‘The Demagogue and His Recital of Imaginary Wrongs’: Highlights from The American Civil War Collection, 1860-1922
The June release of The American Civil War Collection, 1860-1922: From the American Antiquarian Society includes unique accounts of the war by two Union surgeons and a recipient of the Medal of Honor.
Three Years in the Sixth Corps (1879)
By George Thomas Stevens
George Thomas Stevens (1832-1921) served as a surgeon in the 77th Regiment of New York Volunteers. He draws on his own contemporaneous notes, official reports, and letters from officers to write “a concise narrative of events in the Army of the Potomac from 1861 to the close of the rebellion, April, 1865.”
Stevens describes his regiment’s march to Gettysburg, writing:
The plot was thickening, and the hostile forces were moving cautiously, each watching the movements of the other, and each ready to seize any opportunity for rushing upon its enemy to destroy it. Thus far our marches had been of most fatiguing character. We had, in the last four days, passed over one hundred miles of road. It is to be remembered that these marches were made under burning suns, and that each soldier carried with him his gun, knapsack, haversack containing five days’ provisions, and forty rounds of cartridges.
As arduous as was the march to Gettysburg, the pursuit of Lee’s retreating army from Gettysburg was grisly. Stevens’ horrifying account is a poignant reminder of the brutality of that historic three-day battle.
During the night of the 4th of July, Lee’s army retreated, and on the morning of the 5th, our Sixth corps, Sedgwick’s cavalry as the corps was called, was sent in pursuit on the Fairfield road. The battle-field was horrible. Dead men were thickly strewed over the fields with their faces blackened, and eyes starting from their sockets; and upturned, swollen horses lay, sometimes in groups of six or eight, showing where some battery had suffered fearfully. As we passed the scene of the conflict on the left, at the foot of Round Top, was a scene more than usually hideous. Blackened ruins marked the spot where, on the morning of the third, stood a large barn. It had been used as a hospital. It had taken fire from the shells of the hostile batteries, and had quickly burned to the ground. Those of the wounded not able to help themselves were destroyed by the flames, which in a moment spread through the straw and dry material of the building. The crisped and blackened limbs, heads and other portions of bodies lying half consumed among the heaps of ruins and ashes, made up one of the most ghastly pictures ever witnessed, even on the field of battle.
An Illustrated History of the Missouri Engineer and the 25th Infantry Regiments (1889)
By Dr. William A. Neal
William A. Neal also served as a surgeon, but unlike Stevens he was assigned to an engineer regiment. He compiled the experiences of his brothers in arms with nearly 25 years of hindsight. Rather than describing combat and its aftermath, Neal’s history focuses on topics such as easing the movement of his comrades and inhibiting that of the enemy.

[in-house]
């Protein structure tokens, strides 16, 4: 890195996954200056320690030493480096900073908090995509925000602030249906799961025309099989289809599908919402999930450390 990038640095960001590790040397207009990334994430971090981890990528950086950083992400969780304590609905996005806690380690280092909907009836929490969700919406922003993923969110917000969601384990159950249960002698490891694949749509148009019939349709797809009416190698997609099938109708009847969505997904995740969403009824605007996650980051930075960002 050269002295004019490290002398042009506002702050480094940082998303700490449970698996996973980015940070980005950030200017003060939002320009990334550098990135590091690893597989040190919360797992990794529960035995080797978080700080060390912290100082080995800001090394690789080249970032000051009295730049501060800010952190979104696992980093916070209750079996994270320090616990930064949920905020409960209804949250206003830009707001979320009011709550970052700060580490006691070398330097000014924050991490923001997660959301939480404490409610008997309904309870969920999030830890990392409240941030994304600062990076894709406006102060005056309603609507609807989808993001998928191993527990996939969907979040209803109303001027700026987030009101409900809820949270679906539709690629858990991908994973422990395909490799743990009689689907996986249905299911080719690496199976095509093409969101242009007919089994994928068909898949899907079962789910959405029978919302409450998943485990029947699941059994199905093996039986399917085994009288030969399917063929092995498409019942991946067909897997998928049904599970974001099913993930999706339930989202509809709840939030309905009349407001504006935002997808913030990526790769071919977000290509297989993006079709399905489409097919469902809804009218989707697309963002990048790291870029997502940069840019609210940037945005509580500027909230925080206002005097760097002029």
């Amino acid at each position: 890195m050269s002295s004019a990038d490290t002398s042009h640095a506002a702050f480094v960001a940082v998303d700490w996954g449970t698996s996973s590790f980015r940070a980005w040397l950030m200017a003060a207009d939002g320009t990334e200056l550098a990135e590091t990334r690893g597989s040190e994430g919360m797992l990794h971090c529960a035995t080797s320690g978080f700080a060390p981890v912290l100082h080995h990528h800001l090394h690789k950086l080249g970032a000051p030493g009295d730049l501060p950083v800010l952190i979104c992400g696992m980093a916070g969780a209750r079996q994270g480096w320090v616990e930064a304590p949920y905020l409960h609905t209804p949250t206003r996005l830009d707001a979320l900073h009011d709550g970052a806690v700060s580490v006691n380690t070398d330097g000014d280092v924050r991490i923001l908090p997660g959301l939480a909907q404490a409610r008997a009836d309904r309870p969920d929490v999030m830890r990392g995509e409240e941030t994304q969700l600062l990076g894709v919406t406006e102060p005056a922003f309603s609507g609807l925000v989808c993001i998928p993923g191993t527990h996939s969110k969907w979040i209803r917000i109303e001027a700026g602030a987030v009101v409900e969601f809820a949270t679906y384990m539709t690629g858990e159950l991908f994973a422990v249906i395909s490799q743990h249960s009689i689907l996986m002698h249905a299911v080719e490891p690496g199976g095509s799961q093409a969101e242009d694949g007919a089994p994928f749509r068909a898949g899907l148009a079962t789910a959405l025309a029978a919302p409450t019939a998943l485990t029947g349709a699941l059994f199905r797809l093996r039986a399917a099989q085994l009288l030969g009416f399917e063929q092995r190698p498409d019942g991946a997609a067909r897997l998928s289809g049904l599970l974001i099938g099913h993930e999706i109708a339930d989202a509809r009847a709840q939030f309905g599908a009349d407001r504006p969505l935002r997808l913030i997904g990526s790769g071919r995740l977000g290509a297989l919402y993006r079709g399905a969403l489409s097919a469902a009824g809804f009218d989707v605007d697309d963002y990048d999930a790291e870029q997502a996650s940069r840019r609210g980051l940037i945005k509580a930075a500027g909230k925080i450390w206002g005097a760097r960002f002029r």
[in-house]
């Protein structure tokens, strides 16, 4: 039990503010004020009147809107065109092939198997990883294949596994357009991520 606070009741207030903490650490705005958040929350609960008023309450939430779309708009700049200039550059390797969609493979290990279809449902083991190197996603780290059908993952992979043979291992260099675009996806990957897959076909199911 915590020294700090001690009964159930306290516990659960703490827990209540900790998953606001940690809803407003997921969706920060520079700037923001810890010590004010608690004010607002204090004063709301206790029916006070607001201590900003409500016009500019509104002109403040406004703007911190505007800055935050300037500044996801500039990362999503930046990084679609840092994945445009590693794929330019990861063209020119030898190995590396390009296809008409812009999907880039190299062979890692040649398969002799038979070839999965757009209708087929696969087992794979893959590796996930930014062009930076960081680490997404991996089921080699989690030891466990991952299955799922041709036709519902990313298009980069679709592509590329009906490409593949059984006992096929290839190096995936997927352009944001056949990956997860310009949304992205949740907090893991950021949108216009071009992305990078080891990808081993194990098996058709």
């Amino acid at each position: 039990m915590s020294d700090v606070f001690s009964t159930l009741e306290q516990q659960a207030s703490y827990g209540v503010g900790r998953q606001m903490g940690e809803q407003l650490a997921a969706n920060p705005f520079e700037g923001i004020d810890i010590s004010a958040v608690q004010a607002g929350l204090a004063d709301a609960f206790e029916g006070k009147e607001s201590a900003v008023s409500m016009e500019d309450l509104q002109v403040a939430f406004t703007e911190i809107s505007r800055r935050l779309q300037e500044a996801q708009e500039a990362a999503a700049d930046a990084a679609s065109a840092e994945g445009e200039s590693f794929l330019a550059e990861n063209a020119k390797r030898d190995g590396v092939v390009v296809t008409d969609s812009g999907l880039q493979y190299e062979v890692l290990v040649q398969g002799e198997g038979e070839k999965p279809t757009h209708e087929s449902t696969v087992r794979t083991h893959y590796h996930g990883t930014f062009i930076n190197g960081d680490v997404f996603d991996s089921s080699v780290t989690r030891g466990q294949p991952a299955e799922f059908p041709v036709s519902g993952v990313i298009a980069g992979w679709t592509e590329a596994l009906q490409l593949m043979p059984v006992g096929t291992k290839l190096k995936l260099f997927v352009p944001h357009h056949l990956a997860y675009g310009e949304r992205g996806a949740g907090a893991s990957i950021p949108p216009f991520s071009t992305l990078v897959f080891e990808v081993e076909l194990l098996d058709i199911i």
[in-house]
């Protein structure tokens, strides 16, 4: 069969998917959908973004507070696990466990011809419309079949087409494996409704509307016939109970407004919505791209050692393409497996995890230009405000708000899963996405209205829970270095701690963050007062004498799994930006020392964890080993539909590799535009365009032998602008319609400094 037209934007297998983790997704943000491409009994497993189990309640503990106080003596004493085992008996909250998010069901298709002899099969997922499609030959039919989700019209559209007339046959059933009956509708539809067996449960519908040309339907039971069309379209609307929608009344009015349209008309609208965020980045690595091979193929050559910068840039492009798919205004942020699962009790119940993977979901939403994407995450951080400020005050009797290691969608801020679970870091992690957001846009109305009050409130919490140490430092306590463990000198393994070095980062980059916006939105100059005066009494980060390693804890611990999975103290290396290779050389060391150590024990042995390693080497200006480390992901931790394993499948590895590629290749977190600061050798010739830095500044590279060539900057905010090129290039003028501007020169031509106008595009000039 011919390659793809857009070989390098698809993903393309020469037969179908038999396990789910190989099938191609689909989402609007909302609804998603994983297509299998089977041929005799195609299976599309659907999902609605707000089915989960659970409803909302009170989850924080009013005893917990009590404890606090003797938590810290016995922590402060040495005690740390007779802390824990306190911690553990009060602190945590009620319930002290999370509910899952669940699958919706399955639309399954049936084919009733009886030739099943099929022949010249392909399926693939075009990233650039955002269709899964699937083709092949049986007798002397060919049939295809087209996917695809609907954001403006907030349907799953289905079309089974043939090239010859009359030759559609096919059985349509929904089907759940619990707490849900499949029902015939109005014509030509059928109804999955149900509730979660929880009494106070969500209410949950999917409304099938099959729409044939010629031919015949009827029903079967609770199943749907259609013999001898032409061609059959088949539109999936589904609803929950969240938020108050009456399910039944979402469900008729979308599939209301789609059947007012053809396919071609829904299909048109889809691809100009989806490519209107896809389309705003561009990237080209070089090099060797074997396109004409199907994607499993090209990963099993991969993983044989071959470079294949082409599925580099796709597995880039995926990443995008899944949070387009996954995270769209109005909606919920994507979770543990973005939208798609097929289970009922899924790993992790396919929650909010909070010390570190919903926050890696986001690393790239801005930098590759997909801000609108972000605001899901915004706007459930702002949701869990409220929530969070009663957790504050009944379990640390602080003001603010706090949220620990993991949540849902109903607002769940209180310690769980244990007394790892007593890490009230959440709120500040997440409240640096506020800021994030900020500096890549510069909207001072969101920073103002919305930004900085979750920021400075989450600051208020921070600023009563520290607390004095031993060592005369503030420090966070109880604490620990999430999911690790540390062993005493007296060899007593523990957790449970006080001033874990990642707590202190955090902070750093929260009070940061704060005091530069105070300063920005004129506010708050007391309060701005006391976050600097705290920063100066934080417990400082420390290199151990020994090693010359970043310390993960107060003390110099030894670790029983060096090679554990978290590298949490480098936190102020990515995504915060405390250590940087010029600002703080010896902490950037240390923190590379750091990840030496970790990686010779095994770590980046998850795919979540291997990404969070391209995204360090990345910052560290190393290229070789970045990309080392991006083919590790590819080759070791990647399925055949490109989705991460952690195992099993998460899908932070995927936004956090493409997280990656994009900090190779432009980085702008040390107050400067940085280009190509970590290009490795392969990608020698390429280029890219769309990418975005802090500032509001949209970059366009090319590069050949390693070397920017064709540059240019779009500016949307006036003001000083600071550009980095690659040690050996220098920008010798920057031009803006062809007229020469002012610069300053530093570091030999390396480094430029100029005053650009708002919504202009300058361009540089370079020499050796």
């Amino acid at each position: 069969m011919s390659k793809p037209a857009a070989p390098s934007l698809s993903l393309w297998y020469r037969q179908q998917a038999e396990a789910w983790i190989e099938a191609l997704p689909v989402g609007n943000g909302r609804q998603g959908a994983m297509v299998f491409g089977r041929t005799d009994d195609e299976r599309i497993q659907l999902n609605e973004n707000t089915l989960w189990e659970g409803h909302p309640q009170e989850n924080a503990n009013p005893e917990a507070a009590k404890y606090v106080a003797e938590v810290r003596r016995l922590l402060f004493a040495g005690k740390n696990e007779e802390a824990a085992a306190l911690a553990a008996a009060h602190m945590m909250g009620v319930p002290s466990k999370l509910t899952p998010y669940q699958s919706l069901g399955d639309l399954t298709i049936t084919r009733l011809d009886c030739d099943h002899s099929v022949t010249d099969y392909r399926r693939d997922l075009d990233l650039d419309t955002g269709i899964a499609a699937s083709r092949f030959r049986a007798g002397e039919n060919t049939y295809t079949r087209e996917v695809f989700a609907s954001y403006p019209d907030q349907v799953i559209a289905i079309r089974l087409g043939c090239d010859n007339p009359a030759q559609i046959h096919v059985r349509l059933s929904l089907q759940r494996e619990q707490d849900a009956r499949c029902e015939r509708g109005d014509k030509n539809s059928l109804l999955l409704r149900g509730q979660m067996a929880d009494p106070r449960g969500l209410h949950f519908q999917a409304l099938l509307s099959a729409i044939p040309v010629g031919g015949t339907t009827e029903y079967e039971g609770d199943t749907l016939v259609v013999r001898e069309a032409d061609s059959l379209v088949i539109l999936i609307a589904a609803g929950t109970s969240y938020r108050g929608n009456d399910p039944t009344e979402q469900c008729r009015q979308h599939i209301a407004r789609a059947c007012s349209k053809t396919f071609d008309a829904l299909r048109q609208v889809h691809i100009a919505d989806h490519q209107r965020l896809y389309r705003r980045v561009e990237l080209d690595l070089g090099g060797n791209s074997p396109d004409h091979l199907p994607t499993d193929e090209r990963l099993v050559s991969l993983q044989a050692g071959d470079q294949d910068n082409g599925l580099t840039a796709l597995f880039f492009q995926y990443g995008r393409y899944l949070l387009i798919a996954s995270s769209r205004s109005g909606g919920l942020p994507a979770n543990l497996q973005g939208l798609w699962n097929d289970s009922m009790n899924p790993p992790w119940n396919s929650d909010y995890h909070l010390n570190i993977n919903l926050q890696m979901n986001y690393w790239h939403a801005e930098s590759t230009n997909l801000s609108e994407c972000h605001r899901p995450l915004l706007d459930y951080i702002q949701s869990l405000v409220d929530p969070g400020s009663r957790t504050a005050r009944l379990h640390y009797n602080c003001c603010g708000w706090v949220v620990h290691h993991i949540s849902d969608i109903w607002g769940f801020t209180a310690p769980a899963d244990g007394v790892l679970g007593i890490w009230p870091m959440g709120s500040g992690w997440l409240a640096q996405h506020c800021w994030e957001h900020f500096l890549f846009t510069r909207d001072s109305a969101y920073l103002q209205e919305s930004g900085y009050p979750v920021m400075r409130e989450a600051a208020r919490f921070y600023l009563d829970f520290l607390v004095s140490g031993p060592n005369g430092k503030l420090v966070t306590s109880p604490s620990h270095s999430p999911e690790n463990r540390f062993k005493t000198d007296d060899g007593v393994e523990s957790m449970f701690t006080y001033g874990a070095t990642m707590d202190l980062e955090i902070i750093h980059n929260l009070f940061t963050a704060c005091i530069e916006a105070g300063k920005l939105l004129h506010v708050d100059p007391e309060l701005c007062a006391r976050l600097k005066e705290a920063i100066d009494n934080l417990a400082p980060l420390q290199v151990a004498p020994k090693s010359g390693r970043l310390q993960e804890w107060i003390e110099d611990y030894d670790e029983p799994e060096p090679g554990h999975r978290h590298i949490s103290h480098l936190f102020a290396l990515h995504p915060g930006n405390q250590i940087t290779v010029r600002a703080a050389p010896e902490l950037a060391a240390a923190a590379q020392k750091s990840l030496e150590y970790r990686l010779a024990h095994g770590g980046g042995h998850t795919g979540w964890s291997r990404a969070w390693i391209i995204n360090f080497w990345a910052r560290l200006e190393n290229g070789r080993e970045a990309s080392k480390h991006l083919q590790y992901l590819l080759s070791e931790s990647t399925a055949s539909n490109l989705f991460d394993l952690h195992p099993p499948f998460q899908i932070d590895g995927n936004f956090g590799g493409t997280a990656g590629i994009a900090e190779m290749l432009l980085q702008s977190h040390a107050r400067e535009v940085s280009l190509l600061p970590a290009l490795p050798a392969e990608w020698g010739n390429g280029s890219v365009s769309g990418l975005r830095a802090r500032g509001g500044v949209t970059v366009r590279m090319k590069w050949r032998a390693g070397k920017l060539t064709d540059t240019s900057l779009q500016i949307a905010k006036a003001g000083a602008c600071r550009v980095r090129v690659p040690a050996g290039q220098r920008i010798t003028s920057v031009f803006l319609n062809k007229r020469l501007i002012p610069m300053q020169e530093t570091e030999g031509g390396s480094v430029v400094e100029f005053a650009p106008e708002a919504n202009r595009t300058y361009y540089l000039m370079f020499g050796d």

In describing his regiment’s effort to cut down trees beneath the waterline of a swamp, Neal includes a narrative by Colonel Bissell who offers his “account of the passage of the steamboats through the swamps of New Madrid, thus avoiding the formidable batteries of Island No. 10…” Bissell continues his laudatory chronicle, writing:
In such an operation the public only want to know what was done and how; they take no interest in the fact that Sergeant Prescott never seemed to get tired, or that Devillo Grow was always the first to jump into the water if the saw was “pinched;” the man at the head gets all the credit, while these details, which are often the gist of the whole thing, pass almost or quite unnoticed.
Later Neal includes a description of one particular effort to prevent the enemy’s movements:
About noon we marched through Jonesboro, and the men were set at work tearing up the railroad track, which they did by placing a company along one side of the track with levers and hooks. They would lift about 150 feet of the track at one side and turn it over, then taking crowbars and sledge hammers would knock the ties free from the rails, lay them in piles of fifty or so, set fire to them, and place the rails with their center across the burning ties until they were red hot, then two men at each end of the heated rail would seize it with a pair of tongs, give it a twist, take it to the nearest small tree and wrap it around, making an iron collar for the tree.
New York in the War of the Rebellion 1861 to 1865 (1890)
Compiled by Frederick Phisterer
Frederick Phisterer (1836-1909) was awarded the United States’ highest military honor for extraordinary heroism during the Battle of Stones River. Phisterer’s illustrious military career included serving in Ohio’s 3rd Artillery Regiment and 18th Infantry Regiment and as an officer in the New York Militia. While serving in the latter he assisted in its reorganization to become part of the National Guard, organized and trained soldiers for the Spanish-American War, and acted as Adjutant General.
Phisterer’s extensive history of the Civil War begins by describing the cultural and political conditions in the South prior to the war.
The result of the presidential election in November, 1860, was received in the Southern States in such a manner, that ambitious and unscrupulous politicians felt encouraged to advocate, and to endeavor to carry out, their long and well-designed theories and plans of secession. The Southern people were stimulated to violence by inflaming harangues and falsehoods. The voice of the Union-loving citizen was drowned in the excited and specious arguments of the demagogue and his recital of imaginary wrongs of the South, or terrorized into silence by lawless elements, encouraged by the leaders of the secession movement.